Additionally, Preble Street agreed to provide a 24-hour number for residents to call with concerns. The nonprofit will log those calls and follow-up with the caller to explain how the issue was handled. And an advisory group will be established to review the process.

City Planner Andrew Tufts said that over the course of two workshops Preble Street had revised its plan to address concerns raised by staff and board members.

“Following the review and assessment of these conditional-use assessments, staff finds the applicant has satisfied these standards,” Tufts said.

The vast majority of public comments on Tuesday were in support of the proposal. And even Bayside residents testified both in support and opposition to the proposal.

Opponents acknowledged Preble Street’s efforts to address their concerns, but they noted that the City Council’s Health and Humans Services Committee has been working on a licensing program for shelters. A couple residents urged the board to either wait until that process is complete, or make their approval subject to that licensing system, once approved, so there could be a way to hold the nonprofit accountable.

“The management plan has improved a lot, but it’s still very tough to trust that the applicant will follow through on its promises,” said Sarah Michniewicz, president of the Bayside Neighborhood Association. “Beyond the improvements, there’s no means of enforcing it.”

Planning Board member Brandon Mazer said the board was limited in what it could do, including delaying a vote to wait for a licensing program that may never materialize or instituting a probationary approval.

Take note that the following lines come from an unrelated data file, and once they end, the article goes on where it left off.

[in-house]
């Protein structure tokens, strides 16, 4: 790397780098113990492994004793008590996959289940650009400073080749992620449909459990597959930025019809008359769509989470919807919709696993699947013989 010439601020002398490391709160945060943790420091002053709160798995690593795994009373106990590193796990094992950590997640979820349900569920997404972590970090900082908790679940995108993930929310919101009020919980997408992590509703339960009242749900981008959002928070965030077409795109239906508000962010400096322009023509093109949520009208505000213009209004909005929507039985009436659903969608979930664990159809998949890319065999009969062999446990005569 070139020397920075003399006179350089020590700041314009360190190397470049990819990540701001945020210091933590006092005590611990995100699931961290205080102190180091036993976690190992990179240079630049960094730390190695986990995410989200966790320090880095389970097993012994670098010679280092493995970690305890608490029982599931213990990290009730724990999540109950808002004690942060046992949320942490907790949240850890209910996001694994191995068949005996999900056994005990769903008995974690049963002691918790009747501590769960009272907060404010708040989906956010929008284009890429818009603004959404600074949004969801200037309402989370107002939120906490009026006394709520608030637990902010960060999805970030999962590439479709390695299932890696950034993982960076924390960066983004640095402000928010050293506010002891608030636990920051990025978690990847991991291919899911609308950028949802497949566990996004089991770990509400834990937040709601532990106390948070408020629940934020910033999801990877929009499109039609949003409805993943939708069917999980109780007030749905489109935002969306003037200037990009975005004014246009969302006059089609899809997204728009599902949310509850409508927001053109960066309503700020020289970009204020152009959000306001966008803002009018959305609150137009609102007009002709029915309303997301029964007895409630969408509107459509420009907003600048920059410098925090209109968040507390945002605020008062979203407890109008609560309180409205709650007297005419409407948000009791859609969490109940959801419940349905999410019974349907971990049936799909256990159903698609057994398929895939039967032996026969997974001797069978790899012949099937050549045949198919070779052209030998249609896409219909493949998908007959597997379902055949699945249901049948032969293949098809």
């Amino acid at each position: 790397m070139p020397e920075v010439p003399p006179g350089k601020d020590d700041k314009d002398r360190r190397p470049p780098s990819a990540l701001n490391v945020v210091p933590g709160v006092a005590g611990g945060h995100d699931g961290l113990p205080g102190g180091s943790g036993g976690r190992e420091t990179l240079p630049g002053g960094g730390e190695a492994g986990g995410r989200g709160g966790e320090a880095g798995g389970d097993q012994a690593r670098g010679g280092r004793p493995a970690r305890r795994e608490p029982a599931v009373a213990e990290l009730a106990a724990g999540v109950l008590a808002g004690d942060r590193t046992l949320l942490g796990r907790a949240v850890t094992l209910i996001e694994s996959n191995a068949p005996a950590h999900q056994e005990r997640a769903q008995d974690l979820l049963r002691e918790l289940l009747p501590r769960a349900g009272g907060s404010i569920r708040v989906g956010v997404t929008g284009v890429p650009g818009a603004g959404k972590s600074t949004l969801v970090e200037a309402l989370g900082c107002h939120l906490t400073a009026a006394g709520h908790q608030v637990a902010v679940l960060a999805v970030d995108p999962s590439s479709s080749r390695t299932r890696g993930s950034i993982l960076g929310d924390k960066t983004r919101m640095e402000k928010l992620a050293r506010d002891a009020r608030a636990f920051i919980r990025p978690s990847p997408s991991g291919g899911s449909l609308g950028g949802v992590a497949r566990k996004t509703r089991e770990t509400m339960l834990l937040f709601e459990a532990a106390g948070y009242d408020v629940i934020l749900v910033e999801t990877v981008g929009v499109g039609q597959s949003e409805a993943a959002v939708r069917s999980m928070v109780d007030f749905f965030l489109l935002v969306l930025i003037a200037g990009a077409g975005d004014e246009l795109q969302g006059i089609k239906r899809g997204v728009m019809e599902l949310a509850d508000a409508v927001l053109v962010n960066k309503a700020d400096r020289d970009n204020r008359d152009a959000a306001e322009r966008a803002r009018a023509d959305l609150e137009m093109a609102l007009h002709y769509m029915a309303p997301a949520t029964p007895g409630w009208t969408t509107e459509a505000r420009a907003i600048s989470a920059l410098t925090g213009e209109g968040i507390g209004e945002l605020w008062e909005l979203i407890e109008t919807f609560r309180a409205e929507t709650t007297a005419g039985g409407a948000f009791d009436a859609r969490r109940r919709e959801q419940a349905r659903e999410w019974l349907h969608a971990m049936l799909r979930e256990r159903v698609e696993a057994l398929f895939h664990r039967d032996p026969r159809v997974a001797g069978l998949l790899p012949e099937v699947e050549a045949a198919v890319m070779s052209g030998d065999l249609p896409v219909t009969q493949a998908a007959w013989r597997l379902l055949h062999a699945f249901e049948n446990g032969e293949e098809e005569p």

But the vast majority of the public comments – including those from people currently experiencing homelessness – urged a swift approval. They said many people are not able to access the city’s Oxford Street Shelter because of criminal trespass orders.

A woman who only gave her first name, Kimberly, said she usually sleeps outside in a tent, but was staying at a friend’s for the night because of the cold and snow. She pointed to the number of deaths in the homeless community – 64 people in 2020, according to Preble Street – and said she personally knew of 15 people who had died.

“This would be such a benefit to Portland that people don’t realize,” she said. “People are out there dying on the streets … This would help so many people and give them a better life. This needs to be done.”

Preble Street Deputy Director Donna Yellen said the nonprofit has entered into an agreement with the city to focus on sheltering people who cannot access shelter services elsewhere, whether because of a criminal trespass order or other reason. “It would be a process where we’re taking referrals from them,” she said.

Caitlin Corrigan, director of health services at Preble Street, said the Maine Medical Center Learning Collaborative, which provides medical services to the homeless, is currently serving 80-90 people a day, many of whom are unsheltered.

“There are dozens of people who are not being served by the current shelter system,” Corrigan said. “Many of these folks desperately want relief from the elements but they don’t want to go to a shelter that is not trauma-informed.”

Portland resident Paul Scofield said he’s been volunteering at Preble Street since the pandemic began and that his eyes were opened to both the dire need for additional shelter beds and the great work being done by the social service nonprofit. He said homelessness is a large and complex issue that cannot be addressed by one shelter, but Preble Street’s plan is a step in the right direction.

“Here you have the opportunity to house 40 people who otherwise wouldn’t have a roof over their heads,” Scofield said. “It’s not that often you get an opportunity like that, so I really hope you take that opportunity.”

In the fall, Swann said that it would take six to eight weeks to renovate into a new shelter, once approvals are in hand.

Preble Street operates a teen shelter, a woman’s shelter and staffs several housing first facilities.

The city, meanwhile, operates the 175-bed Oxford Street Shelter for single adults, but has had to cut its capacity in half because of COVID-19. The city used the Portland Expo as a temporary shelter until October to increase shelter access. The city shelter has been providing 24 hour access since 2017. And the city has been working with the state to secure additional hotel rooms for both families and single adults seeking shelter.